STP575

    Nonmetallic Inclusion Rating and Fatigue Properties of Ball Bearing Steels

    Published: Jan 1975


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    Abstract

    We have had the opportunity to apply the most widely used methods of inclusion rating; and, from our experience, it appears that all metallographic methods, including the use of the quantitative television microscope, give roughly equivalent results as far as heat to heat comparison is concerned.

    In this respect, the ASTM Recommended Practice for Determining Inclusion Content in Steel (E 45-63), adopted by the French Bearing Steels Quality Standard (NF A 35-565), appears to be one of the simplest and most readily achievable. Nevertheless, the addition of more precise practical rules would be useful in order to improve laboratory to laboratory reproducibility.

    From the point of view of service behavior, it should be emphasized that fatigue properties do not depend upon the overall cleanliness of the steel but, mainly, upon the chemical nature of each type of inclusions. The nondetrimental effect of sulfide inclusions is now widely accepted, but the case of oxide inclusions needs to be carefully considered.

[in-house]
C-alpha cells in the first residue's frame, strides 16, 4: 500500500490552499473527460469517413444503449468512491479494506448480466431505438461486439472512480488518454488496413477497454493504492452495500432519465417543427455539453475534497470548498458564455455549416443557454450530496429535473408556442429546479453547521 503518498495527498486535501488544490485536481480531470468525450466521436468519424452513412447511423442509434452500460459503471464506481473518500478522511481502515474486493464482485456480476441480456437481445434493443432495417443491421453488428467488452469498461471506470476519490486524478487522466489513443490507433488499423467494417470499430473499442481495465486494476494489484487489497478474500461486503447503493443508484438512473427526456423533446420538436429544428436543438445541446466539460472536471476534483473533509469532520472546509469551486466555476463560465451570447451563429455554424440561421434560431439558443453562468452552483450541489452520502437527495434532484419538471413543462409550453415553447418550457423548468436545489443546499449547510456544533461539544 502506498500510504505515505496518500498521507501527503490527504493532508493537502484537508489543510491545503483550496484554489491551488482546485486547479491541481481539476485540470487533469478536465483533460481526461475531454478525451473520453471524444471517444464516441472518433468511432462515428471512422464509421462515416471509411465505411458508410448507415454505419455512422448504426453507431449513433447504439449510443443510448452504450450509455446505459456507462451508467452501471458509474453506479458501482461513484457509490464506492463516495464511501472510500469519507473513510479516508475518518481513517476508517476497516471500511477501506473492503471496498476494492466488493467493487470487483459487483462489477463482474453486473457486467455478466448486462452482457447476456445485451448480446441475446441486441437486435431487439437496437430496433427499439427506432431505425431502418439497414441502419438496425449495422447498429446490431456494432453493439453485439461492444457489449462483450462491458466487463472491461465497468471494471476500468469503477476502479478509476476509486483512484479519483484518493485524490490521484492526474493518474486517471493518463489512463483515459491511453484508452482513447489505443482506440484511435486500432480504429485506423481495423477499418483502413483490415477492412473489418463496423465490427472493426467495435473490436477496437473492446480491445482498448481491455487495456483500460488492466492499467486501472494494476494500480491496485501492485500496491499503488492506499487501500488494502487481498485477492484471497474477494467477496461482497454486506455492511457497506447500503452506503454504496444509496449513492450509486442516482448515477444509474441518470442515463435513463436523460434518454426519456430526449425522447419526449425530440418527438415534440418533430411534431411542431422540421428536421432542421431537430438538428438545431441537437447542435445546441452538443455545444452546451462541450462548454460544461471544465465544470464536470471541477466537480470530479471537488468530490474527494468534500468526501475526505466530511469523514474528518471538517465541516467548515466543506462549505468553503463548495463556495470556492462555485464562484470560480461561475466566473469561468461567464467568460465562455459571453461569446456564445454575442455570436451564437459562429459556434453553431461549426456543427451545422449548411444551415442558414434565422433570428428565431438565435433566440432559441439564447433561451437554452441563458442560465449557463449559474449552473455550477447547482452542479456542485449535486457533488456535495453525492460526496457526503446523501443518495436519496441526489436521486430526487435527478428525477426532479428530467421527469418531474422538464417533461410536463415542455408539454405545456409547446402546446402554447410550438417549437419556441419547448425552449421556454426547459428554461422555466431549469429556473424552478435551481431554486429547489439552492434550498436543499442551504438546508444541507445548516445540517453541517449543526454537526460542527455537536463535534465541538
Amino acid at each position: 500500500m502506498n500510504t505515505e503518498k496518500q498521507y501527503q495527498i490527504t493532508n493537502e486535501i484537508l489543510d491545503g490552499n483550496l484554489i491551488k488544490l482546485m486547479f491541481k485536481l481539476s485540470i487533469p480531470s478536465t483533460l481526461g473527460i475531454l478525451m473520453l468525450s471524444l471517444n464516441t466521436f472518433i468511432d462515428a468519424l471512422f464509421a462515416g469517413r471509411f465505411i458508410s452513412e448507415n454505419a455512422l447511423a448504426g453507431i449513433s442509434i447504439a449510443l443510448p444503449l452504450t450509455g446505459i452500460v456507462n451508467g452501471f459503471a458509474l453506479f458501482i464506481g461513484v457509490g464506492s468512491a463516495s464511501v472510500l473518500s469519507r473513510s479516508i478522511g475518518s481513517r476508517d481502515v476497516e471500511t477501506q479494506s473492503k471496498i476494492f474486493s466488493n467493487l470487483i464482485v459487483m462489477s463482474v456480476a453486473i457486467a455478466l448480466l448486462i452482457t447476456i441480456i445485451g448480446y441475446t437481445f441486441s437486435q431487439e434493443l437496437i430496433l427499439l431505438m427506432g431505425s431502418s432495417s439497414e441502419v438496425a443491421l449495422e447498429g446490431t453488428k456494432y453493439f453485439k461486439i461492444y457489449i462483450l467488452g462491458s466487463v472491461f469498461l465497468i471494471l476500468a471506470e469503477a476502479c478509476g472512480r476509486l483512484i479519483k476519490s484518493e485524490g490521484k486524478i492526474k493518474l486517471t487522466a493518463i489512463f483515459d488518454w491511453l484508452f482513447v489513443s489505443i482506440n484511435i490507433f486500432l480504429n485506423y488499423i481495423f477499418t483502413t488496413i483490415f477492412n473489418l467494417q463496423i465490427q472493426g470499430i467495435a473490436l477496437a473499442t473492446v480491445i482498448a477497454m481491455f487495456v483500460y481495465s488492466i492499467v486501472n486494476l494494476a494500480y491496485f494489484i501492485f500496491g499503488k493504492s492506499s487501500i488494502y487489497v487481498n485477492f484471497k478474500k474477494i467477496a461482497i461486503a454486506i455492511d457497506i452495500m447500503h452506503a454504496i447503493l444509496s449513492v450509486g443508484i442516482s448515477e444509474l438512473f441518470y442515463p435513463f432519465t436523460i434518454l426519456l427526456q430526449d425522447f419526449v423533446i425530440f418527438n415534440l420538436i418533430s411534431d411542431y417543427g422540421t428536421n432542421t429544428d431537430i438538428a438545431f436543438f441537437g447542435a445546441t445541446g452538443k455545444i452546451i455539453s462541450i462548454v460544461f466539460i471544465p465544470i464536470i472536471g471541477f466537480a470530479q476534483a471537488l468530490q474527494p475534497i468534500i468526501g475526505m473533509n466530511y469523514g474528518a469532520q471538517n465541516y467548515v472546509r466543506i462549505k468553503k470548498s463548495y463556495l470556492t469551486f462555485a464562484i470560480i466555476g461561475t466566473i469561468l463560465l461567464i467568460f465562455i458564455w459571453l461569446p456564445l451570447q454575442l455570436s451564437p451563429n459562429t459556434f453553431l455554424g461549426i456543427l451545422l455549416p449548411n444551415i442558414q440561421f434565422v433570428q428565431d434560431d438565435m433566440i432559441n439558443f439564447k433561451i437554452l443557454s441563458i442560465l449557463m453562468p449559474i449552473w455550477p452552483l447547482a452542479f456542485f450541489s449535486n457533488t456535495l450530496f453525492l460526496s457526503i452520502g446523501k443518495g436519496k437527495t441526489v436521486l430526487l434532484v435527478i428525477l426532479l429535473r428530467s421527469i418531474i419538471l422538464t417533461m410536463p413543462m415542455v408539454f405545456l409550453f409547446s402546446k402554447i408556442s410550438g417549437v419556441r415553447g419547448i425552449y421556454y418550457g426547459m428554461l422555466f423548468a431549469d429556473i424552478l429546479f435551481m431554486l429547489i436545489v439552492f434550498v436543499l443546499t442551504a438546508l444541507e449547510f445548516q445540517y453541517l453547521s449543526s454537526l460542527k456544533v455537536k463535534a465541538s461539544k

The major problem is, therefore, to afford realistic values for the permissible limits of every type of nonmetallic inclusion.

    Keywords:

    inclusions, bearings, ratings, sulfides, aluminum oxide, melting furnaces


    Author Information:

    Rousseau, D
    Research engineer, chief of group, and director, Ugine Metallurgical Research Center, Ugine,

    Seraphin, L
    Research engineer, chief of group, and director, Ugine Metallurgical Research Center, Ugine,

    Tricot, R
    Research engineer, chief of group, and director, Ugine Metallurgical Research Center, Ugine,


    Paper ID: STP32286S

    Committee/Subcommittee: A01.28

    DOI: 10.1520/STP32286S


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